When I was in my twenties, I had an affair with a married man. The two-year romance is minutely chronicled in a black pasteboard sketchbook that I can’t bring myself to read and can’t bring myself to toss. It’s been over for 28 years, but it’s not over.
Stephen* and I worked for the same publishing company, he as a book editor in San Francisco, I as a magazine writer in New York. We met when he came east for meetings and stopped by to visit my officemate, an old friend of his from college.
Stephen was smart, cute and witty and laughed at all my jokes. He had a wry smile, blonde hair and a wife. I was already practicing how I’d billboard the story to my best friend: Oh, Arlene. I met this guy. He’s absolutely perfect—except for this one tiny little thing.
Our first conversation all but outlasted the workday. We were in a bubble, the two of us. Colleagues who tried to jump in soon gave up and went back to their desks and deadlines. I’m a good talker in any case, but something was taking my game up a notch—the way a pretty girl makes an infinitesimal adjustment to her hair or eye makeup and is suddenly beautiful. I was captivating, and he was captivated. The only time Stephen folded in on himself was when I asked about his children, then three and five. “They are called Richard and Tim,” he said distantly.
A few days and several long talks later, he flew home to his family. Meanwhile, I adjusted to my new, stirred-up life and, not entirely coincidentally, ended things with someone I’d recently taken up with mostly to be able to utter the phrase my boyfriend when I found it convenient.
Immediately, Stephen and I became pen pals. In those days before e‑mail, we used the company’s overnight pouch to jet our letters cross--country. And Monday through Friday, for hours at a time, all through that winter and spring, we poured ourselves—our funniest, smartest, best selves—into the telephone. We had read the same books and listened to the same rec-ords; when we hadn’t, we raced out and bought them. We had the same reference points, laughed at the same things, disdained the same people.
We talked about everything, really, except his domestic situation and what was happening between us (which is to say, we avoided all topics of consequence).
As to being in love, well, he said it first, on the phone—punctuating the declaration with a rueful laugh, the way you do when words pop out -unbidden—on a spring night six weeks after we met. I said it back to him. There was another month of increasingly ardent calls before we saw each other again, this time—our first time—in a Chicago hotel room.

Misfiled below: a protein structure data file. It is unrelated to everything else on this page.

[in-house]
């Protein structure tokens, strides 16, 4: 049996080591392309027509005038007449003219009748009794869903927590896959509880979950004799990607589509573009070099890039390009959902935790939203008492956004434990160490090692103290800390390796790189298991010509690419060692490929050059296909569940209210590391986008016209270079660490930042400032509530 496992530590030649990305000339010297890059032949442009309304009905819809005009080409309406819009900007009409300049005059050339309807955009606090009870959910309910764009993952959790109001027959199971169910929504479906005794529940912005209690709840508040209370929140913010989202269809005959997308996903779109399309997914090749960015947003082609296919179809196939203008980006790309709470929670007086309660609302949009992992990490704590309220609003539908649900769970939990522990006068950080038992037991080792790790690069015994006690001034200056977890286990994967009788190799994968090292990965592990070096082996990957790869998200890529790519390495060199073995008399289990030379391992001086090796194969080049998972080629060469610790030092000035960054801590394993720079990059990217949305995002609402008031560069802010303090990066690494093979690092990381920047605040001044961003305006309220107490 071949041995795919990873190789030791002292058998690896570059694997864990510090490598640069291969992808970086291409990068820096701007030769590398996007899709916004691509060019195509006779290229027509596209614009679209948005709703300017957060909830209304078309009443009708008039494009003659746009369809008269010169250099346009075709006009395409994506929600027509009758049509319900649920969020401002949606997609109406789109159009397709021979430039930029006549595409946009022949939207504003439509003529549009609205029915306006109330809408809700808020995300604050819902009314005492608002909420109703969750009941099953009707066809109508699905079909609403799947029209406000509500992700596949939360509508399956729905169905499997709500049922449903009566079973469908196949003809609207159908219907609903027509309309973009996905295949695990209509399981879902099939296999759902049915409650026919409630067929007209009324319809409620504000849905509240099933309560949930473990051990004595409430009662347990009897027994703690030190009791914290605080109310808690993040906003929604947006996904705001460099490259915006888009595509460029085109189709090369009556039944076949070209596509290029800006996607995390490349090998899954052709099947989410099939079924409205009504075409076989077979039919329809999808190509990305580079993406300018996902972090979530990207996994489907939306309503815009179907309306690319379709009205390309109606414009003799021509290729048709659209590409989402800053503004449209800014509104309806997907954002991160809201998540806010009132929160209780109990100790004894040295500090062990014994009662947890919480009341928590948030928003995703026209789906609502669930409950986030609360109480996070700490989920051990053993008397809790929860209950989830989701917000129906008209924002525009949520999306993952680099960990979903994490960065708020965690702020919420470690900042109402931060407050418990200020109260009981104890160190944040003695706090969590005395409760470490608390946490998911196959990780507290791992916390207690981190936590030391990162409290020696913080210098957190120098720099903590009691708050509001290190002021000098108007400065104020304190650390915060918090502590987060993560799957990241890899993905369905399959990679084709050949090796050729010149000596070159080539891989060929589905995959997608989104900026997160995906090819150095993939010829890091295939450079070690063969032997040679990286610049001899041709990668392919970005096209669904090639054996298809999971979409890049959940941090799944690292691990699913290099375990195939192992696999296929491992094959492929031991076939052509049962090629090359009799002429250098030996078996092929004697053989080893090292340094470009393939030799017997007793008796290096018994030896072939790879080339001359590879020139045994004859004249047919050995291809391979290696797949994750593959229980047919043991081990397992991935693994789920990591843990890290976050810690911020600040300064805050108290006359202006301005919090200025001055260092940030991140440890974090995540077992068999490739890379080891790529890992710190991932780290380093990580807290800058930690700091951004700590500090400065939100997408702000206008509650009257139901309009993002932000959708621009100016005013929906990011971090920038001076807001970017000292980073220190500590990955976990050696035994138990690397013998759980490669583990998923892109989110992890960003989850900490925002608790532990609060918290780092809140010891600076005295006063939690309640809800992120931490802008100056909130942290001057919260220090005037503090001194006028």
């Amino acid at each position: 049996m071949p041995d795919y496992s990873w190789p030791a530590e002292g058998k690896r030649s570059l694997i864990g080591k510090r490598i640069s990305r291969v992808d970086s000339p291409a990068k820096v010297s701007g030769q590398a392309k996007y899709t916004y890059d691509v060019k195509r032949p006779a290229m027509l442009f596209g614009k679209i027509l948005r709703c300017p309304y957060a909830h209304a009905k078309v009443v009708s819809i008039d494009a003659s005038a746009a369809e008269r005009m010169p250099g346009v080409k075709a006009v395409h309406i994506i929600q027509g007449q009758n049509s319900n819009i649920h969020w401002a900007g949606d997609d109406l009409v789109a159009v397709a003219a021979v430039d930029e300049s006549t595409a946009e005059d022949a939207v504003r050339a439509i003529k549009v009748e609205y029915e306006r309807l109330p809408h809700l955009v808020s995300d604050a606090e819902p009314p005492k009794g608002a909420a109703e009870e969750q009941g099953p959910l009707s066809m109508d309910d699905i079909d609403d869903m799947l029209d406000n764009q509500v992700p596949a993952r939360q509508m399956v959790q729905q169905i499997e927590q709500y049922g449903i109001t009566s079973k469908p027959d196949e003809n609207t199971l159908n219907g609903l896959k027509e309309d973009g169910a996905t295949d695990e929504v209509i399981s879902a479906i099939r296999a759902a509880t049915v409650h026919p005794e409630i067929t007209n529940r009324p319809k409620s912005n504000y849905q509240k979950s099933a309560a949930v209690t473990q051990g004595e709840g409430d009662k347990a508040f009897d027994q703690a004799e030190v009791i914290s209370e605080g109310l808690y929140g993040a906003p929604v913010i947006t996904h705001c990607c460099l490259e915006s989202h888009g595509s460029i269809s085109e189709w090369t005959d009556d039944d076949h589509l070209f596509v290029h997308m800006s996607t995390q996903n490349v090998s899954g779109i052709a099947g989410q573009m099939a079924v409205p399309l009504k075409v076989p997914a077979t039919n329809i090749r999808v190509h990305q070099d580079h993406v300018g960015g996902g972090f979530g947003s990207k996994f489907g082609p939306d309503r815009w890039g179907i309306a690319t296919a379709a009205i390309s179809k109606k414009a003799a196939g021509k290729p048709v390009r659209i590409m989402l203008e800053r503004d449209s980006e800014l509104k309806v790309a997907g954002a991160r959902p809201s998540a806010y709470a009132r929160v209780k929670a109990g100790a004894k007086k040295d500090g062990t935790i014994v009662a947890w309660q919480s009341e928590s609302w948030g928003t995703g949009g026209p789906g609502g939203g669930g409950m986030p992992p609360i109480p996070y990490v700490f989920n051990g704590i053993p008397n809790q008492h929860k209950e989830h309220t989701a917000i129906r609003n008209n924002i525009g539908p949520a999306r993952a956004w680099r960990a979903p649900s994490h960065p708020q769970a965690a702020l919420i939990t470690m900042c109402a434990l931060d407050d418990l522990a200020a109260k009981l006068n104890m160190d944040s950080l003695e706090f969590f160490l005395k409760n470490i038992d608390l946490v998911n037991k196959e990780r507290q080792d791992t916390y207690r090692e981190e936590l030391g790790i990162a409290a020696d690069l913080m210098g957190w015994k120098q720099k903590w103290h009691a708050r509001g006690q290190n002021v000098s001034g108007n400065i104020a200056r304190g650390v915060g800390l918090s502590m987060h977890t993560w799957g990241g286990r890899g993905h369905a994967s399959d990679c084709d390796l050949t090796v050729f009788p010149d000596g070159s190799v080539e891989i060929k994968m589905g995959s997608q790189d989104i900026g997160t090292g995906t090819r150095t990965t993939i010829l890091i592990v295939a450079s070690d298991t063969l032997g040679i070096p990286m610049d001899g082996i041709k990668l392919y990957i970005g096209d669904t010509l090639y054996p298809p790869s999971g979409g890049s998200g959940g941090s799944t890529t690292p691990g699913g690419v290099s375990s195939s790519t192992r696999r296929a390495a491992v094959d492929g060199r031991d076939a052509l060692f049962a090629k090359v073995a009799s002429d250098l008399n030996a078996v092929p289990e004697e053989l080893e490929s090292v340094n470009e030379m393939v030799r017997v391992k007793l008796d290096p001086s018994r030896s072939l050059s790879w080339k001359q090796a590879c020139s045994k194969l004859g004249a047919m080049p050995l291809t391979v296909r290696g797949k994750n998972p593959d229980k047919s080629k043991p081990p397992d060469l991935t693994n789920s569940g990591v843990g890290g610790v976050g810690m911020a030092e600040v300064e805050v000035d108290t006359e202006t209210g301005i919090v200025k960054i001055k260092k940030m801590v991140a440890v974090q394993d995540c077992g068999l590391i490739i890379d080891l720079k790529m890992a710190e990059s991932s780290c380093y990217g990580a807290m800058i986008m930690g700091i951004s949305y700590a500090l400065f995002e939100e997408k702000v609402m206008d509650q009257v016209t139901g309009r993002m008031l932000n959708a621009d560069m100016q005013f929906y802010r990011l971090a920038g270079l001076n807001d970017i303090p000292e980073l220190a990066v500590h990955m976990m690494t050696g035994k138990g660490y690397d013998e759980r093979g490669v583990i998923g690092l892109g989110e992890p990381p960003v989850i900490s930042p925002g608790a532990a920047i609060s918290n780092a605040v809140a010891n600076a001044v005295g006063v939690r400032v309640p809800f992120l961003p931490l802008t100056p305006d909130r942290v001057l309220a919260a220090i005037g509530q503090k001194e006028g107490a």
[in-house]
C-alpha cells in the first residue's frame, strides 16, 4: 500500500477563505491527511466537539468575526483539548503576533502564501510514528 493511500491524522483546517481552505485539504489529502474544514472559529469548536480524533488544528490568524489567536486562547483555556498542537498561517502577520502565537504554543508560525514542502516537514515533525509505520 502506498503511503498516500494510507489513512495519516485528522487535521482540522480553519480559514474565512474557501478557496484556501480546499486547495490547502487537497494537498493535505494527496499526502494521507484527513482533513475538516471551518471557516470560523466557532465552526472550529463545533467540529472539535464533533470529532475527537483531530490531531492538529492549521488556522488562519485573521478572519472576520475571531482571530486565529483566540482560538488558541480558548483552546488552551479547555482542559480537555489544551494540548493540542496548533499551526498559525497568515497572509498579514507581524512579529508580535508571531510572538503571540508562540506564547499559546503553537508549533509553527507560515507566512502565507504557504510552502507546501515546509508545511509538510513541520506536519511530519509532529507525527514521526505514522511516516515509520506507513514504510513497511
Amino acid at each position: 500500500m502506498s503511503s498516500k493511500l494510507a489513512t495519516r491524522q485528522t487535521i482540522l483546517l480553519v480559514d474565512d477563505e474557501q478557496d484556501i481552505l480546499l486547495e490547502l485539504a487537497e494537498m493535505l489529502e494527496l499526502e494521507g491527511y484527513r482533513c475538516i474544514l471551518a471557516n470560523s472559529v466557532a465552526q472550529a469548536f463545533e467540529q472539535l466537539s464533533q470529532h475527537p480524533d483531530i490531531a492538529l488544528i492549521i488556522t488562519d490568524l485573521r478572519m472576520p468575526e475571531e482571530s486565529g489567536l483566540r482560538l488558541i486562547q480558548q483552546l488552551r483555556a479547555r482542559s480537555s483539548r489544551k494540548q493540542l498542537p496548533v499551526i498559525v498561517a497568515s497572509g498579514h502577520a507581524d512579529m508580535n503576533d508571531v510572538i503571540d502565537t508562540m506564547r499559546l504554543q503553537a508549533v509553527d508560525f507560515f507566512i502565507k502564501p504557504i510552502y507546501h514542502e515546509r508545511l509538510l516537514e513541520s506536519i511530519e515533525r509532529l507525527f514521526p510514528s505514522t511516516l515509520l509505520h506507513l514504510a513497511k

By then, we were both in deep; I, for one, was well beyond the reach of dignity or shame or discretion. When a colleague—one of my many, many office confidantes—had business in San Francisco, I begged her to wangle an invitation to Stephen’s house so she could check out his wife. She did, issuing a collect-call on-site report from a phone dragged into a closet.
On vacation with his family, Stephen left a message on my answering machine detailing the beauty of the sunset, expressing misery that I wasn’t there with him to share it and ending the call with an anguished “What are we going to do?”
What were we going to do? That was easy. That was so easy. Leave her. You say you’re in love with me. That you’ve never felt like this, that I’ve changed the way you see the world, the way you see yourself.
By my cockeyed compass, things seemed to be moving in the right direction when, during one of our trysts in the Bay Area, Stephen, perhaps trying to assess my fitness as a stepmother, brought his children to my hotel to meet me. “You’re a stupid-head,” five-year-old Tim cheerfully announced by way of greeting (kid, you have no idea). Soon after, Stephen told his wife about me, told her it wasn’t about the sex, not just about the sex, that I was his soul mate—a disclosure, as he wrote in a letter I still have, “that went down like a ham sandwich at a Seder.”